• In substernal area
  • Often mistaken for indigestion
  • May radiate to neck, jaw, left arm/ shoulder

61
  • Due to
  • Accumulation of lactic acid in myocytes or
  • Stretching of myocytes
  • Three types of angina pectoris
  • Stable, unstable and Prinzmetal

62
Stable angina pectoris
  • Caused by chronic coronary obstruction
  • Recurrent predictable chest pain
  • Gradual narrowing and hardening of vessels so
    that they cannot dilate in response to increased
    demand of physical exertion or emotional stress
  • Lasts approx. 3-5 minutes
  • Relieved by rest and nitrates

63
Prinzmetal angia pectoris (Variant angina)
  • Caused by abnormal vasospasm of normal vessels
    (15) or near atherosclerotic narrowing (85)
  • Occurs unpredictably and almost exclusively at
    rest.
  • Often occurs at night during REM sleep
  • May result from hyperactivity of sympathetic
    nervous system, increased calcium flux in muscle
    or impaired production of prostaglandin

64
Unstable Angina pectoris
  • Lasts more than 20 minutes at rest, or rapid
    worsening of a pre-existing angina
  • May indicate a progression to M.I.

65
Silent Ischemia
  • Totally asymptomatic
  • May be due abnormality in innervation
  • Or due to lower level of inflammatory cytokines

66
Treatment
  • Pharmacologically manipulate blood pressure,
    heart rate, and contractility to decrease oxygen
    demands
  • Nitrates dilate peripheral blood vessels and
  • Decrease oxygen demand
  • Increase oxygen supply
  • Relieve coronary spasm

67
  • Beta blockers
  • Block sympathetic input, so
  • Decrease heart rate, so
  • Decrease oxygen demand
  • Digitalis
  • Vagal effect
  • Calcium channel blockers
  • Decrease force of contraction, decrease blood
    pressure
  • Antiplatelet agents (aspirin, etc.)

68
Surgical treatment
  • Angioplasty mechanical opening of vessels
  • Revascularization bypass
  • Replace or shut around occluded vessels

69
Myocardial infarction
  • Necrosis of cardiac myocytes
  • Irreversible
  • Commonly affects left ventricle
  • Follows after more than 20 minutes of ischemia

70
Structural, functional changes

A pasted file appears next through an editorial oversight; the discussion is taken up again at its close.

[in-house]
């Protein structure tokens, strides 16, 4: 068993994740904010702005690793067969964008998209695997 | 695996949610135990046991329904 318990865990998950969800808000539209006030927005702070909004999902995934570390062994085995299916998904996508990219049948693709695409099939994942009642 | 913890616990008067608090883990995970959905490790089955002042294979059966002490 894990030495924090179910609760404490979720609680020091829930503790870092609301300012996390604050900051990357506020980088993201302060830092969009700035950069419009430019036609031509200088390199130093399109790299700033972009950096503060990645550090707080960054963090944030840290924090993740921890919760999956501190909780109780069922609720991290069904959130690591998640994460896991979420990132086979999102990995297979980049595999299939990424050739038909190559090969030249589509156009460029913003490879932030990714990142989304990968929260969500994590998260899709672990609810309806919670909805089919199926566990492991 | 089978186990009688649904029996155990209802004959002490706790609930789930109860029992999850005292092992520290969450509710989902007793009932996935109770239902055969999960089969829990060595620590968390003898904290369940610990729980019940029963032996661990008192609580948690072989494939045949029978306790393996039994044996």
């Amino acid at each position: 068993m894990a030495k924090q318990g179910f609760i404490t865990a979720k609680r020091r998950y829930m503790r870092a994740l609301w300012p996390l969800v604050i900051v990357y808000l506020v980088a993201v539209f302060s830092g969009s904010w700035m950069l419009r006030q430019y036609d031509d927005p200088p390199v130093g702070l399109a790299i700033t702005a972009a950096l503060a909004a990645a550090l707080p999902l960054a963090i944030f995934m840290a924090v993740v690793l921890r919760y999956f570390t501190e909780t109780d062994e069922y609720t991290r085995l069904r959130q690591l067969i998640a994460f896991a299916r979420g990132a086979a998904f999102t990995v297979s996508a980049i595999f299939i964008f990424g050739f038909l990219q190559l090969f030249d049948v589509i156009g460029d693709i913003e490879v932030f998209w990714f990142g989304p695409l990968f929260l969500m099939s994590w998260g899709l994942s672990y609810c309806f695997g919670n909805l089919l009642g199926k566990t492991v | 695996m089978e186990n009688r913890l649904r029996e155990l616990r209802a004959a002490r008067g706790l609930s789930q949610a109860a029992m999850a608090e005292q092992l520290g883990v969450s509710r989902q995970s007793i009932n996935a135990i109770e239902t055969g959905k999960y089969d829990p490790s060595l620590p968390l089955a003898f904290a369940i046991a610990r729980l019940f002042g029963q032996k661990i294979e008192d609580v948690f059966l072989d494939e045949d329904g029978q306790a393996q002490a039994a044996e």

• Decreased contractility
  • Decreased LV compliance
  • Decreased stroke volume
  • Dysrhythmias
  • Inflammatory response is severe
  • Scarring results
  • Strong, but stiff cant contract like healthy
    cells

71
Clinical manifestations
  • Sudden, severe chest pain
  • Similar to pain with ischemia, but stronger
  • Not relieved by nitrates
  • Radiates to neck, jaw, shoulder, left arm
  • Indigestion, nausea, vomiting
  • Fatigue, weakness, anxiety, restlessness and
    feelings of impending doom.
  • Abnormal heart sounds possible (S3,S4)

72
  • Blood test show several markers
  • Leukocytosis
  • Increased blood sugar
  • Increased plasma enzymes
  • Creatine kinase
  • Lactic dehydrogenase
  • Aspartate aminotransferase (AST or SGOT)
  • Cardiac-specific troponin

73
ECG changes
  • Pronounced, persisting Q waves
  • ST elevation
  • T wave inversion

74
Treatment
  • First 24 hours crucial
  • Hospitalization, bed rest
  • ECG monitoring for arrhythmias
  • Pain relief (morphine, nitroglycerin)
  • Thrombolytics to break down clots
  • Administer oxygen
  • Revascularization interventions by-pass grafts,
    stents or balloon angioplasty

75
Tetralogy of Fallot
  • Most common cause of blue baby syndrome.
  • Tetralogy of Fallot has four key features.
  • obstruction from the right ventricle to the lungs
    (pulmonary stenosis) are the most important. A
  • Also, the aorta lies directly over the
    ventricular septal defect, overriding aorta B
  • A ventricular septal defect (a hole between the
    ventricles) -- C see next image
  • and the right ventricle develops thickened
    muscle, right ventricular hypertrophy D

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78
Symptoms
  • high pressure from right ventricle related to
    right hypertrophy A and D
  • Mixing of oxygenated and deoxygenated blood (B
    and C)
  • Left to right shunt first (septal defect), then
    right to left shunt when pressure in the right is
    higher than left

79
Treatment
  • Surgery
  • Palliative, not used common now
  • Total repair